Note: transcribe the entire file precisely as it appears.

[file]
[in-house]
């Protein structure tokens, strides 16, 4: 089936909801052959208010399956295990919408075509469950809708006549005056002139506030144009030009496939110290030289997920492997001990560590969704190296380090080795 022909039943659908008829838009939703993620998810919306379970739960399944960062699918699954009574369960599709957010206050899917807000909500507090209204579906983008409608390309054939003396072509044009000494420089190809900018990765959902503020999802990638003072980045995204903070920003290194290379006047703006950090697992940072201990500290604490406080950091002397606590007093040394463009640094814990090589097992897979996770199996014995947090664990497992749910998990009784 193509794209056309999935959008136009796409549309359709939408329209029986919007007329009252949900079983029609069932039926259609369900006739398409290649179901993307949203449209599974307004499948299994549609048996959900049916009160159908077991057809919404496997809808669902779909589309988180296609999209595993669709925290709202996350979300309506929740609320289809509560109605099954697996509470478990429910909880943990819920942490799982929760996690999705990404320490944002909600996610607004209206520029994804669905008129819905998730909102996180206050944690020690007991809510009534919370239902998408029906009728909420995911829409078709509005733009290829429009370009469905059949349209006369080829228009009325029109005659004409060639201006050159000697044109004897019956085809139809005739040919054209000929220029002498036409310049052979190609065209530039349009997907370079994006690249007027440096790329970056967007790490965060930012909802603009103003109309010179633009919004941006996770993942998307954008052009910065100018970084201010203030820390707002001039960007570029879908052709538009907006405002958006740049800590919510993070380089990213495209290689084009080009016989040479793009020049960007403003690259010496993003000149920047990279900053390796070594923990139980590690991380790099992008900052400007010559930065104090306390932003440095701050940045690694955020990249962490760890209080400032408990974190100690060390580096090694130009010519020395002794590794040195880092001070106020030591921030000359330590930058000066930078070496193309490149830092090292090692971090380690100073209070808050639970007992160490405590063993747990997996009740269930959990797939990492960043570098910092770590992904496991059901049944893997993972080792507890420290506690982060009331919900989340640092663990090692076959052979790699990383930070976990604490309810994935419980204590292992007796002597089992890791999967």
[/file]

[in-house]
């Protein structure tokens, strides 16, 4: 089936909801052959208010399956295990919408075509469950809708006549005056002139506030144009030009496939110290030289997920492997001990560590969704190296380090080795 022909039943659908008829838009939703993620998810919306379970739960399944960062699918699954009574369960599709957010206050899917807000909500507090209204579906983008409608390309054939003396072509044009000494420089190809900018990765959902503020999802990638003072980045995204903070920003290194290379006047703006950090697992940072201990500290604490406080950091002397606590007093040394463009640094814990090589097992897979996770199996014995947090664990497992749910998990009784 193509794209056309999935959008136009796409549309359709939408329209029986919007007329009252949900079983029609069932039926259609369900006739398409290649179901993307949203449209599974307004499948299994549609048996959900049916009160159908077991057809919404496997809808669902779909589309988180296609999209595993669709925290709202996350979300309506929740609320289809509560109605099954697996509470478990429910909880943990819920942490799982929760996690999705990404320490944002909600996610607004209206520029994804669905008129819905998730909102996180206050944690020690007991809510009534919370239902998408029906009728909420995911829409078709509005733009290829429009370009469905059949349209006369080829228009009325029109005659004409060639201006050159000697044109004897019956085809139809005739040919054209000929220029002498036409310049052979190609065209530039349009997907370079994006690249007027440096790329970056967007790490965060930012909802603009103003109309010179633009919004941006996770993942998307954008052009910065100018970084201010203030820390707002001039960007570029879908052709538009907006405002958006740049800590919510993070380089990213495209290689084009080009016989040479793009020049960007403003690259010496993003000149920047990279900053390796070594923990139980590690991380790099992008900052400007010559930065104090306390932003440095701050940045690694955020990249962490760890209080400032408990974190100690060390580096090694130009010519020395002794590794040195880092001070106020030591921030000359330590930058000066930078070496193309490149830092090292090692971090380690100073209070808050639970007992160490405590063993747990997996009740269930959990797939990492960043570098910092770590992904496991059901049944893997993972080792507890420290506690982060009331919900989340640092663990090692076959052979790699990383930070976990604490309810994935419980204590292992007796002597089992890791999967």